The Worse for It is a fairly quick read. Most of the letters are short and though the book is over 250 pages long, many of the pages consist of letter images and photographs. It will work well as a supplemental text for World War One or any wars being studied by your students.
Questions, Questions, Questions
In my view, discussion questions and/or worksheets can ruin books for students. Students finish a book they’ve enjoyed and then what do we do? We make them answer questions to prove they actually read it or attempted to comprehend it while they were reading it. The next time they read a book for a class they may begin to read it less for the sheer joy of reading it and more with an eye on answering the questions they know will eventually be put to them. As a teacher, I always disliked having to come up with questions for worksheets or discussion.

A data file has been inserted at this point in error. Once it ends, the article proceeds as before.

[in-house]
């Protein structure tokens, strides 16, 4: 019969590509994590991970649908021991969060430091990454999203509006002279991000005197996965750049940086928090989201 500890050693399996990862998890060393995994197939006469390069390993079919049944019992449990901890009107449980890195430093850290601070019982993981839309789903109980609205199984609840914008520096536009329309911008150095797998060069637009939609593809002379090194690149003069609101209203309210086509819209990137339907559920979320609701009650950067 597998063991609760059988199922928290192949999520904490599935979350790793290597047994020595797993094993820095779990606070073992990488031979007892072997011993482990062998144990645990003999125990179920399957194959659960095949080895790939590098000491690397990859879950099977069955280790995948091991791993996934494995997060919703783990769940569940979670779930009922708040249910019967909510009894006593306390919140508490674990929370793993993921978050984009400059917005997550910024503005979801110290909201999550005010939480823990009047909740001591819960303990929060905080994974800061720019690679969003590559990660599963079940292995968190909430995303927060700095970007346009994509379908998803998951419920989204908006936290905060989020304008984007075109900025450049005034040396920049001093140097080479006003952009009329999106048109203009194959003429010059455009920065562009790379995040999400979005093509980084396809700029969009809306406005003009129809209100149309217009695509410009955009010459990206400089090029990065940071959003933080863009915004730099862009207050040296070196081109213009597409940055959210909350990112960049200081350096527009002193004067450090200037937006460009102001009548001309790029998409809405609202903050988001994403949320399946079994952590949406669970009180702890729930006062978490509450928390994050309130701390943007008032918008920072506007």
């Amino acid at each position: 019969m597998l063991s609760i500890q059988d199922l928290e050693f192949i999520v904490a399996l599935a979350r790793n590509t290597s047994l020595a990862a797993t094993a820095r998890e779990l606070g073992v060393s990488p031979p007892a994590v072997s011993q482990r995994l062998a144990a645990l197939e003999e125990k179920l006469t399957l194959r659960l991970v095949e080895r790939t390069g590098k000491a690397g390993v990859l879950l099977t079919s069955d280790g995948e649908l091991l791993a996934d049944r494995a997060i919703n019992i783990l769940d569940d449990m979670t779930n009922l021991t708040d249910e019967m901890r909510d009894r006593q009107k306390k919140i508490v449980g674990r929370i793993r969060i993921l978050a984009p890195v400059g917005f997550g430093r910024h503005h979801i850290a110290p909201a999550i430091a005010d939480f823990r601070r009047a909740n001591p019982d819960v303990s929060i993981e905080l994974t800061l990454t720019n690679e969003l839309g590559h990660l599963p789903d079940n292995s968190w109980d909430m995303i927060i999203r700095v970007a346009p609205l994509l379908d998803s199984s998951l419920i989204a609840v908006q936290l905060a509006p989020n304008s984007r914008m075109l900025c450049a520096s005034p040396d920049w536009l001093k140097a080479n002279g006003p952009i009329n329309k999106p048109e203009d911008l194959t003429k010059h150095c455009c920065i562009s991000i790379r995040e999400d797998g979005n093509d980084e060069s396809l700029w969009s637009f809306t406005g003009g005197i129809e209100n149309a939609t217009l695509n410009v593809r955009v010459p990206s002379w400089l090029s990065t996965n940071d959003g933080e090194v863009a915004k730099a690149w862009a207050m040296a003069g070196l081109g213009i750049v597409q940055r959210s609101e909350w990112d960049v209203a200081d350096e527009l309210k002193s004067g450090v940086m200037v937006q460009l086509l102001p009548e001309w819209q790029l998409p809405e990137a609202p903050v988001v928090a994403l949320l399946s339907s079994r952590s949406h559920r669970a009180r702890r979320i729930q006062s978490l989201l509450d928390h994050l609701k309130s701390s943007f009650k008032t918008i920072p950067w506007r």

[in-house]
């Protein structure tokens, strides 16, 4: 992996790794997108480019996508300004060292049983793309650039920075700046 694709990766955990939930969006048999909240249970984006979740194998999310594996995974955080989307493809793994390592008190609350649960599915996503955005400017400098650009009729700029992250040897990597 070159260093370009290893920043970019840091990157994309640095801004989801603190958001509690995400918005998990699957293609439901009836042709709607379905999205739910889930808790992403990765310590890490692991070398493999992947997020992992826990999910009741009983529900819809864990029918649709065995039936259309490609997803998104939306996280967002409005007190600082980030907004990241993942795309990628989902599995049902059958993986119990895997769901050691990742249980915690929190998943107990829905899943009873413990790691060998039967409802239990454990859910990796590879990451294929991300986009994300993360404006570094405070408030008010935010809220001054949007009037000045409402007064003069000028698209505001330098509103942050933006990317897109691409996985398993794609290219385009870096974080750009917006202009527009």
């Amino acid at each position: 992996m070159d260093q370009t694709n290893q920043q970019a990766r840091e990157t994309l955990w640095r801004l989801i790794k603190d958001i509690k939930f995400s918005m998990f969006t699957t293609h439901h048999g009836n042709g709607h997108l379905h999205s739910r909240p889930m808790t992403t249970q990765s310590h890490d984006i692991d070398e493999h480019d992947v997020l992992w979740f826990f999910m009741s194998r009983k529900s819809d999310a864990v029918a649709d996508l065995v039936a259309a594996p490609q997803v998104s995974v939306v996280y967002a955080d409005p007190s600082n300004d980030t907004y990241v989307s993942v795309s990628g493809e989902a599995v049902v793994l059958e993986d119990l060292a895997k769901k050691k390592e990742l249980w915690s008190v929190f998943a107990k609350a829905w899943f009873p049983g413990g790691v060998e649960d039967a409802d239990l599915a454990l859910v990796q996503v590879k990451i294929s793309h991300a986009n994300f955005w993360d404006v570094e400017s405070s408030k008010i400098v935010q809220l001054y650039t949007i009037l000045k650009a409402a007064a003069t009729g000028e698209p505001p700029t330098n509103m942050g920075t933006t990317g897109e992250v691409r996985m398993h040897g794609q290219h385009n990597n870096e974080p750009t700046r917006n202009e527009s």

That being said, discussion questions can be a good way to review a book or consider its implications if they are Socratic in nature and not simply factual questions requiring specific answers.
With that in mind below are some simple questions that may (or may not) help you start some good discussions with your students. You can read them directly off the website or download the PDF. Enjoy!
- Why did Schalles think he was “the worse for it” being in the war?
- How important was Schalles’ family to him?